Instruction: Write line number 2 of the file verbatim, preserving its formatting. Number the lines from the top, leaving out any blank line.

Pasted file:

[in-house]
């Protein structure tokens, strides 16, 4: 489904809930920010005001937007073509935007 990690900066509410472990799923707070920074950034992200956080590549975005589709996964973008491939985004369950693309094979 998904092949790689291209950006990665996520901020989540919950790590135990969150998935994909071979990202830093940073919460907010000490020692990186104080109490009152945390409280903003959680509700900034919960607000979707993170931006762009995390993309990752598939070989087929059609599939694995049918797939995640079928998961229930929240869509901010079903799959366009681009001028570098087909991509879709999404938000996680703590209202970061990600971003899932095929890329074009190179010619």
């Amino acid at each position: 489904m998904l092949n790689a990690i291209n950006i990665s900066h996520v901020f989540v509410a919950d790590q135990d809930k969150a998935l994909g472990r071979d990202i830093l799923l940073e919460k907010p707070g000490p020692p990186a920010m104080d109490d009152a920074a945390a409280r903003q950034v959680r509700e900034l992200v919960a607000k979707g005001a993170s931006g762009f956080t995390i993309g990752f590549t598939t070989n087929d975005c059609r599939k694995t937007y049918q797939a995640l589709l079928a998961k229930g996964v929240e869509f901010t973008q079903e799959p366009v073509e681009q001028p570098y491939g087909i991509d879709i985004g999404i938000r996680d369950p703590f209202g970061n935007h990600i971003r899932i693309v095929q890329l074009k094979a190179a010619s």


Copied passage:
């Protein structure tokens, strides 16, 4: 489904809930920010005001937007073509935007 990690900066509410472990799923707070920074950034992200956080590549975005589709996964973008491939985004369950693309094979 998904092949790689291209950006990665996520901020989540919950790590135990969150998935994909071979990202830093940073919460907010000490020692990186104080109490009152945390409280903003959680509700900034919960607000979707993170931006762009995390993309990752598939070989087929059609599939694995049918797939995640079928998961229930929240869509901010079903799959366009681009001028570098087909991509879709999404938000996680703590209202970061990600971003899932095929890329074009190179010619």